Optical Characterization and Confocal Imaging of Mechanochromic Polymers

Matthew Van Horn, LT USN

Mechanochromic molecules

Mechanochromic molecules open new pathways for the study of micro-damage in polymers. Their application stress and temperature diagnostics, however, requires measurement techniques capable of detecting the activated force- or temperature-sensitive chemical species with spatial resolution. Confocal imaging techniques offer excellent spatial resolution but, due to the increased energy-input, may affect the activation state of the mechanochromic polymer systems. Here we present a systematic study of the effects of laser-based imaging on the activation and fluorescence of spiropyran (SP) in poly(methyl acrylate) (PMA) and poly(methyl methacrylate) (PMMA) using a confocal Raman microspectrometer. While in the case of SP-functionalized PMA and PMMA no Raman features could unambiguously be linked to the activation state, the fluorescence emitted from the activated SP could be detected by the spectrometer. Illumination of monofuctionalized SP in PMA at different wavelengths and power levels was used to quantify the effects of laser exposure. The characterization revealed a strong wavelength and power dependence. The laser-induced deactivation of the sample was found to follow an exponential power law. The wavelength-specific rate constants varied linearly with the power density. The presented study demonstrates that confocal imaging using conventional Raman spectrometers is a powerful characterization tool for mechanochrmoic polymers, offering quantifiable information on the activation state with high spatial resolution. However, the effects of laser excitation and exposure times must be taken into consideration when interpreting the results. If laser-sample interactions are well understood, the obtained rate coefficients can be used to properly account for these effects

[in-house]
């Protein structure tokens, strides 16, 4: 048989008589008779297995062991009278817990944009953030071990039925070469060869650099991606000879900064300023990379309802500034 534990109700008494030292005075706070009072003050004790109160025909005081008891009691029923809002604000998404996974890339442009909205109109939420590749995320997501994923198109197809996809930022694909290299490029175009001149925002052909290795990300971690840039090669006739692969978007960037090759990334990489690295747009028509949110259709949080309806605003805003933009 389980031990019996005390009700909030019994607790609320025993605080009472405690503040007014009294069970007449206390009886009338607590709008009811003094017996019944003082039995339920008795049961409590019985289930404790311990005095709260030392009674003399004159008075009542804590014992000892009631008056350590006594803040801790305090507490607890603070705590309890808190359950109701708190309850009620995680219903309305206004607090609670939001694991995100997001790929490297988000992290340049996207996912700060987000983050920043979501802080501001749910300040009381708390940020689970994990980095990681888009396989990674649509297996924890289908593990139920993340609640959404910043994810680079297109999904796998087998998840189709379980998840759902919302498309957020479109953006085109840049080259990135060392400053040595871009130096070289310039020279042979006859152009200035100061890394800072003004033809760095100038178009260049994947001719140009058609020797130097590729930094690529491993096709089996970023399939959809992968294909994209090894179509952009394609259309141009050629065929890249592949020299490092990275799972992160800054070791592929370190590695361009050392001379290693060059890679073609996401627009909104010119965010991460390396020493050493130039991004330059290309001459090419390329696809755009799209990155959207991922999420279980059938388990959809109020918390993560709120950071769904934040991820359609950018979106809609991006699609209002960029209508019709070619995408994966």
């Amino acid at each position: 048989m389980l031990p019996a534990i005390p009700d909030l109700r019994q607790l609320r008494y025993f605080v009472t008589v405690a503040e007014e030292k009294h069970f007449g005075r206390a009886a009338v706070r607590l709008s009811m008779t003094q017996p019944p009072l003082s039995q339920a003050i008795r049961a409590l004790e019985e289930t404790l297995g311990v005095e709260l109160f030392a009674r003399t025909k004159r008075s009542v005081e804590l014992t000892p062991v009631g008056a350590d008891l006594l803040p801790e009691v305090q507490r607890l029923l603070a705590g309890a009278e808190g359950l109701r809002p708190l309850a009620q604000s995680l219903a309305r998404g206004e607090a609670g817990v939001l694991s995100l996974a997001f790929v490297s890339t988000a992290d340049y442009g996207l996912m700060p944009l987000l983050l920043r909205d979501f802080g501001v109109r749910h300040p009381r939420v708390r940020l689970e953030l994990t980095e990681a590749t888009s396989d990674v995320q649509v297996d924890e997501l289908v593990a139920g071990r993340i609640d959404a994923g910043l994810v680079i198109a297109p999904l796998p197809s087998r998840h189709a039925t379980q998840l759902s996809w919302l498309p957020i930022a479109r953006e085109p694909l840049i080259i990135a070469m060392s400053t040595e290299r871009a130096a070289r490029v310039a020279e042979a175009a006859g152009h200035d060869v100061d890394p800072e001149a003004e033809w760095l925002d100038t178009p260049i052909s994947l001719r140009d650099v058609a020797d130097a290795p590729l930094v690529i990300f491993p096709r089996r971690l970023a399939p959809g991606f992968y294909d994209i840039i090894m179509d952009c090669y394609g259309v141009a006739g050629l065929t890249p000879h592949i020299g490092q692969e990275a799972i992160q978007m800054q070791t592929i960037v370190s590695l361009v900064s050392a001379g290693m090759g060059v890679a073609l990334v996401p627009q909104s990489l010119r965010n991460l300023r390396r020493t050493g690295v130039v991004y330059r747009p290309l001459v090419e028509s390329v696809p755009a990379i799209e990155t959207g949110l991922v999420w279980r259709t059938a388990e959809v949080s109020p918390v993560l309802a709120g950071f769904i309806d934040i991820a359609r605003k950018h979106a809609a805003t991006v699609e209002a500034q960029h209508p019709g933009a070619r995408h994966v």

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Dec 21, 2013

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